In the publication produced to accompany her three simultaneous London exhibitions in 2018, Landscape, Portrait, Still Life, Tacita Dean considers the extent to which Paul Nash’s watercolour Cumulus Head (c1944) can be considered to be a portrait (of Nash’s wife), a landscape (or more precisely, a cloudscape) and a still life (the head takes a sculptural form).
As such, the work questions, and subverts, the established distinction between landscape, portrait and still life. Dean’s three exhibitions focus in turn on each of these forms, but, as with Nash’s work, the permeability and instability of these forms, over time and across contexts, and the manner in which Dean’s work is positioned in respect these categories of work (and others working in these genres), raise further questions.
One question, which resonates with my own work, is the extent to which her landscape work tends to focus on the landscape, or on elements in the landscape. My own work tends to be very much in the landscape, tending to focus on objects and artefacts rather than the larger features of the landscape (as do many other so called landscape artists, like Fay Godwin, who’s photographs draw us to what is in the landscape, which prompt out attention to flicker between landscape as context and landscape as content: what is in the landscape provokes us to think differently about the landscape itself). This, in turn, raises a question about the category of still life, the defining feature of which appears to be the decontextualisation, or rather recontextualisation of the object (from, for instance, the field to the studio). Artists such as Andy Goldsworthy and Richard Long also question this distinction, creating works in and from the landscape.
This calls to mind the work of still life artists, such as John Crome, who work in the field, foregrounding particular aspects (for instance, Crome’s studies of flints, c1811, which, by focusing within the landscape, blurs the landscape/still life distinction).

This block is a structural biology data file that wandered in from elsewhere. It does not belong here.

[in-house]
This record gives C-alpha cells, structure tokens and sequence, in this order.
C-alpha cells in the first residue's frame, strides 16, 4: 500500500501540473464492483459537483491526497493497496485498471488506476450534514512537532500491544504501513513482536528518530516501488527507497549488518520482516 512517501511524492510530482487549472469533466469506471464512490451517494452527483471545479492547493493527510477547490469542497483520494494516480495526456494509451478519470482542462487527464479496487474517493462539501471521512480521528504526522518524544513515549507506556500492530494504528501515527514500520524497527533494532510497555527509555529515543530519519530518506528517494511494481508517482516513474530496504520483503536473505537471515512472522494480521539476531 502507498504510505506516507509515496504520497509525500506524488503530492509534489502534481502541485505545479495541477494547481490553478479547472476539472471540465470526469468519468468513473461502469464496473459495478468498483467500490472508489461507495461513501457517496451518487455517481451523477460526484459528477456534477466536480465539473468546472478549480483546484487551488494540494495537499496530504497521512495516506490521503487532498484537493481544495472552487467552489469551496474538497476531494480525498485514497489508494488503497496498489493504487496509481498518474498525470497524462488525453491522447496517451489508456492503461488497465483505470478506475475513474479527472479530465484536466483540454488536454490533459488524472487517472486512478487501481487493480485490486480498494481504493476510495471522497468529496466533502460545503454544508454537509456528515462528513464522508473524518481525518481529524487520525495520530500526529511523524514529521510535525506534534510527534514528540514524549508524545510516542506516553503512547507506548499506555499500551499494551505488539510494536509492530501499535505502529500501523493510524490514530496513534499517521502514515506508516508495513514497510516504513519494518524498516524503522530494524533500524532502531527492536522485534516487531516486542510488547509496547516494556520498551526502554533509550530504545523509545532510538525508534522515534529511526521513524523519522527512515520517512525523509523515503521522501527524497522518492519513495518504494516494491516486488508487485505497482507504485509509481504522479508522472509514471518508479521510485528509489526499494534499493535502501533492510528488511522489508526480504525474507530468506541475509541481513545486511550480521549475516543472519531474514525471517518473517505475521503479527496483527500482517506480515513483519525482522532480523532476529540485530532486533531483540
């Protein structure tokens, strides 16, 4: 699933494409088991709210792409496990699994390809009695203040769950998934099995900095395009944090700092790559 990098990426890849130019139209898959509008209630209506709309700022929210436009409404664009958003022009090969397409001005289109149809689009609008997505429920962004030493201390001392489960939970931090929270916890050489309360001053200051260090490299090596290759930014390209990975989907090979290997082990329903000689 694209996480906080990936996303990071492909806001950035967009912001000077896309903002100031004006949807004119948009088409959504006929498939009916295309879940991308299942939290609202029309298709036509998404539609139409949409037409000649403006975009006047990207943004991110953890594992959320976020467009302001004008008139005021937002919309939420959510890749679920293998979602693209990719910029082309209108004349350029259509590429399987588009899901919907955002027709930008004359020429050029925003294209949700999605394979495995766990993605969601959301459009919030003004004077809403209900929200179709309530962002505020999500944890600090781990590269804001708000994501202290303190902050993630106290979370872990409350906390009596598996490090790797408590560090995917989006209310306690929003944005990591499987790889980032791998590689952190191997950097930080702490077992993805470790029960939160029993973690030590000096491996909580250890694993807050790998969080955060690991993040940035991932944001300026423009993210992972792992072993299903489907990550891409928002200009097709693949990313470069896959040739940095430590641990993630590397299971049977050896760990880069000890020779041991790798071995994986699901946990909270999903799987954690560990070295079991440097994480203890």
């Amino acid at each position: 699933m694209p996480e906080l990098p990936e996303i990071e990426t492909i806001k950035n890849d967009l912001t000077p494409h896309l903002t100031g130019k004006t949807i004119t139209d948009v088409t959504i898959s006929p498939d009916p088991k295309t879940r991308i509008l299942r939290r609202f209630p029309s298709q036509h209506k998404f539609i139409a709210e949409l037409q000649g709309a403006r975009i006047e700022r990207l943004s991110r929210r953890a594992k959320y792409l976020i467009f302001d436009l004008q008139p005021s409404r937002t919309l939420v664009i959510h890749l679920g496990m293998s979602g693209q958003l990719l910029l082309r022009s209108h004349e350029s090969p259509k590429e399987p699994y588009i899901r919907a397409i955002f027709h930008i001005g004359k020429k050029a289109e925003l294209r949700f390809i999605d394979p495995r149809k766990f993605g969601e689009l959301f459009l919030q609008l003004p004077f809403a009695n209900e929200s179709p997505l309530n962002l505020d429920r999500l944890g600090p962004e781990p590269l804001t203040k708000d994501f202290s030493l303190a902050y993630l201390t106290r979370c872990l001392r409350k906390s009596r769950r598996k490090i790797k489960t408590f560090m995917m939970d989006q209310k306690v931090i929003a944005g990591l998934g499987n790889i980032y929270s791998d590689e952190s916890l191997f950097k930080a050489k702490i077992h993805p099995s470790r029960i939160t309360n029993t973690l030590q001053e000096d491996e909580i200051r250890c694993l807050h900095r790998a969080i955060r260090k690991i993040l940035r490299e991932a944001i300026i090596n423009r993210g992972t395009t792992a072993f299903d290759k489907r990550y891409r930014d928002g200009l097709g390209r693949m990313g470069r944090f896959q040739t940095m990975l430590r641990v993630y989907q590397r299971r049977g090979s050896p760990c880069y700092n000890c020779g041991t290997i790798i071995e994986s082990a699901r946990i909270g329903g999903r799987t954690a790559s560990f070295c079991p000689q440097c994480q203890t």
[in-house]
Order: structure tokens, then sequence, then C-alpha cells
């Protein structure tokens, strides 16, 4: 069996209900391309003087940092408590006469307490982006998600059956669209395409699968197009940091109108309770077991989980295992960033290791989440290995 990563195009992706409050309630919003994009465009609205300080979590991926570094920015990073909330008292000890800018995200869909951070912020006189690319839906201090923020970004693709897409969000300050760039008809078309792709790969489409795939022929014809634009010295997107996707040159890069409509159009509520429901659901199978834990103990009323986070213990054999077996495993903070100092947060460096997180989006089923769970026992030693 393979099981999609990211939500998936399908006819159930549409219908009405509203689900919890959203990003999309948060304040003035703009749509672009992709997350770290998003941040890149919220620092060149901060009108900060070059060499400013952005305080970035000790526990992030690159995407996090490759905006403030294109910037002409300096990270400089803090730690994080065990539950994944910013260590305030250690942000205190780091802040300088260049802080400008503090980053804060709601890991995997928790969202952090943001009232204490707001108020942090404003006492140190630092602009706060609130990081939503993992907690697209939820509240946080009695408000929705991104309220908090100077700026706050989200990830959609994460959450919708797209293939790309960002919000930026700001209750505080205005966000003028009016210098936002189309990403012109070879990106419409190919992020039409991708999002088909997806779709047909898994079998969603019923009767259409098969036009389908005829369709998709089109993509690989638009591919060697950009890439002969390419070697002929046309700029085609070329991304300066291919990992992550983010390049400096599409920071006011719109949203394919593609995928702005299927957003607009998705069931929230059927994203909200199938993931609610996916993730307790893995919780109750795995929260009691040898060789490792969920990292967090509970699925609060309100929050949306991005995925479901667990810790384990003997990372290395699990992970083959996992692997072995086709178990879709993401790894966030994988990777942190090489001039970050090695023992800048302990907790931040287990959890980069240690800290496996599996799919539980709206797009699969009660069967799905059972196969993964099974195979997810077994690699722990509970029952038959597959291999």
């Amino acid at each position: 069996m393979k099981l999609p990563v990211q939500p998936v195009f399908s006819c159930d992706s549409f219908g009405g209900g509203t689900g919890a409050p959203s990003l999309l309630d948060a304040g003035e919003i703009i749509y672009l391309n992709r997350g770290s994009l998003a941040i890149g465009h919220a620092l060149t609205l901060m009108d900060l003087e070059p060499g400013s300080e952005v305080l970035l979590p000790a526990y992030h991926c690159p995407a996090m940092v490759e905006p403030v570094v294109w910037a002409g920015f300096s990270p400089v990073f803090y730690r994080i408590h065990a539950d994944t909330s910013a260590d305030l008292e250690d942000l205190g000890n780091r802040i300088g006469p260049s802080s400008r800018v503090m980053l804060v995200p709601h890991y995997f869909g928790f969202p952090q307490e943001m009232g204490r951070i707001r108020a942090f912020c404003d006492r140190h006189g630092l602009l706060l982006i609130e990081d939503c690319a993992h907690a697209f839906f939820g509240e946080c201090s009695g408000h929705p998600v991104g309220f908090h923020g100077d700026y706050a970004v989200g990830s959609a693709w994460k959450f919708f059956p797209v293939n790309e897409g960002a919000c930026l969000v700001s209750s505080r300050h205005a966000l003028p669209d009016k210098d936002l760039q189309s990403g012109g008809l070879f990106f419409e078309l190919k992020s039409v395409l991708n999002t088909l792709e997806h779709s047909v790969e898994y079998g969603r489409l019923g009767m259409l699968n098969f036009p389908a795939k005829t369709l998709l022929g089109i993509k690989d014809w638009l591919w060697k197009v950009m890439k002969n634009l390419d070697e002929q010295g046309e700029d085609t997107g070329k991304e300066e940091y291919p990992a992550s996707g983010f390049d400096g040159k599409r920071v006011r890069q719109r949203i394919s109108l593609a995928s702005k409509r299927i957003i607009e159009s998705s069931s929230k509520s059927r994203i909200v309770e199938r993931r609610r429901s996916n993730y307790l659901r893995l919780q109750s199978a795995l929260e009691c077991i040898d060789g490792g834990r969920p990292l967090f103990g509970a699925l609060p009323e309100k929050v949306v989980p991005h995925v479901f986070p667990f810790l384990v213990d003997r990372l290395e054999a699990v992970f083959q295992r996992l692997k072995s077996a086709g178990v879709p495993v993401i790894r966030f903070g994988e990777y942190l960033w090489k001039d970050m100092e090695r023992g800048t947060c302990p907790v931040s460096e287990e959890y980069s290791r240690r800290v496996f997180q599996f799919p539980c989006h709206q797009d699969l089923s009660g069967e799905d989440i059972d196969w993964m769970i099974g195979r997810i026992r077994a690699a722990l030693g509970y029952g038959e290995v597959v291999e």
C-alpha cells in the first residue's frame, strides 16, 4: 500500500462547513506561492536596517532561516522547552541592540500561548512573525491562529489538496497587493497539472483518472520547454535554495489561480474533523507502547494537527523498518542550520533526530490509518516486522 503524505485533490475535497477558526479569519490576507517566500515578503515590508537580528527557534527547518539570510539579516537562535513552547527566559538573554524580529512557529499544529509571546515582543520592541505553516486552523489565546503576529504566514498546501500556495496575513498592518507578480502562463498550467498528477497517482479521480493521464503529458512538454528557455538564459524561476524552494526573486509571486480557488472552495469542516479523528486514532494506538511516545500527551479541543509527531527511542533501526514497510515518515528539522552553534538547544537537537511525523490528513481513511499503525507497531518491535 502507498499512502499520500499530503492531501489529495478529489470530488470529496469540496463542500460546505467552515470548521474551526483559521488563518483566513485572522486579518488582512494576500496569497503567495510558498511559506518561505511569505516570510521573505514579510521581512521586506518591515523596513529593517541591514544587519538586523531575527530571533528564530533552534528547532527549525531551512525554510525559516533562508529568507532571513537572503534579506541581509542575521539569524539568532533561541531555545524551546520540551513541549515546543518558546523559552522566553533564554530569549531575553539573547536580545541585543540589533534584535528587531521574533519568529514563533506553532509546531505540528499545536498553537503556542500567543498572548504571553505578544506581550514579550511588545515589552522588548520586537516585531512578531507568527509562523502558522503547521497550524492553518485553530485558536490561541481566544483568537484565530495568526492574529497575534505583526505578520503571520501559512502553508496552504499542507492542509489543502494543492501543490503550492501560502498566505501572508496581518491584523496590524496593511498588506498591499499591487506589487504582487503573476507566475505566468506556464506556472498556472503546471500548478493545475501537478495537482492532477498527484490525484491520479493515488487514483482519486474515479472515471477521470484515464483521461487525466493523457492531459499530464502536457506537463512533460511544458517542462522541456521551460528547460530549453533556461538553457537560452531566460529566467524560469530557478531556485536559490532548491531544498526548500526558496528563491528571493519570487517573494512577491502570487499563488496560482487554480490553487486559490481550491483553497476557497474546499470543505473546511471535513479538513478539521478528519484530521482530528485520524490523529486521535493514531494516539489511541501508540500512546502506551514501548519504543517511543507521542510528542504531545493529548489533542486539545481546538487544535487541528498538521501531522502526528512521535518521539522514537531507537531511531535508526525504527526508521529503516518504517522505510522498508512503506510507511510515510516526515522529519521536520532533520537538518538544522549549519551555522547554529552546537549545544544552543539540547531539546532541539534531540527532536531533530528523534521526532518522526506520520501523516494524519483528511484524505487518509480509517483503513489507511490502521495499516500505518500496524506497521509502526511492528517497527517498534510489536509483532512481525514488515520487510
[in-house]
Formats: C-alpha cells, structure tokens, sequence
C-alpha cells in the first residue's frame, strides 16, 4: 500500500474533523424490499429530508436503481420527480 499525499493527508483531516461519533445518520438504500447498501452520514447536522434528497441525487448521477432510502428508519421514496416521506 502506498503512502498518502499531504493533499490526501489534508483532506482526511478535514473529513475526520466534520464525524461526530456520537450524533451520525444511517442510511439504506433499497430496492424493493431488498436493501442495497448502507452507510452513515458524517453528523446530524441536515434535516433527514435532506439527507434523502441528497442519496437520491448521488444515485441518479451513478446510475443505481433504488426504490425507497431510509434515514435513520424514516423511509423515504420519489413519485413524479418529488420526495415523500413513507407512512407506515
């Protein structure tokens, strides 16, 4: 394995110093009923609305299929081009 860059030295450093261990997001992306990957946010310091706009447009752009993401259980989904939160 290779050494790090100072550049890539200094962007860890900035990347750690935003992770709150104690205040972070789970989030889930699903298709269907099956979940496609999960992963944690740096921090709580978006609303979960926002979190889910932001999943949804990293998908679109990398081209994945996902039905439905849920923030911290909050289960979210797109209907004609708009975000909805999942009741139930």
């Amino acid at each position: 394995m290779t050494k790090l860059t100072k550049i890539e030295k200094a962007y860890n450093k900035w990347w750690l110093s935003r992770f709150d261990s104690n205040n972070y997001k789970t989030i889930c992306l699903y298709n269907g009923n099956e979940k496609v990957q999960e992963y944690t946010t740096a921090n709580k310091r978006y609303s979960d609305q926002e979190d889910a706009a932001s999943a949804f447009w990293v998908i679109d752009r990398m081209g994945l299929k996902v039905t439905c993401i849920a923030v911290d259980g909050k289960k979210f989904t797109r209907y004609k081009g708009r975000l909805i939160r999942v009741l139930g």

The distinction is further problematised by the question of whether a still life has to be of inanimate, or dead, artefacts. Can living plants, or animals, or people, be the subjects of still life? Ultimately, the photograph renders them still, and animation can only be implied or inferred. New materialism, and object orientated ontology, of course, re-animate these objects and artefacts, in de-centring humanist accounts. This focuses us on consideration of how the landscape, human activity and objects inscribe and mark each other in the process of co-production, which I aim to explore in my own photographic work.
The composites produced for my neuropolis series can be seen as combining the landscape (urban), portraits (street) and still life (flora) in the same setting, with accompanying connotations of, in turn, a future, present and past. Whilst I have explored the interaction between these elements, I haven’t thought about the work in terms of artistic forms or genres. Dean’s exhibitions produce resonances between forms and each raises questions about stability and integrity of the boundaries between forms and genres. My work mashes these forms together and, in a modest way, raises similar questions in a different way. In addition, I hope, the use of composites and juxtapositions creates a possibility space for exploration of the potential of photography in inter-disciplinary enquiry and practice.
As a parenthetic thought, looking at Nash’s work in doing research for this post, there are other resonances with strands of my current work. In Landscape from a Dream (1938), for instance, Nash places frames and art works into the landscape, which is echoed in thoughts about exhibiting my work in non-gallery internal and external spaces, placing art work, and the structures that support it, in the landscape. I’ll follow this up in a future post.
His work held at the Imperial War Museum, for instance The Menin Road (1919), explores the manner in which war scars the landscape, in ways not dissimilar to the impact on the landscape of preparation for the large scale building development.
Interesting that entry to the AOP Student Awards 2020 has to be in one of three categories, people/places/things, that mirrors the long established, but clearly questionable, portraits/landscape/still life distinction considered here.
Harris, A., Hollinghurst, A. & Smith, A. 2018. Tacita Dean: Landscape, Portrait, Still Life. London: Royal Academy of Arts.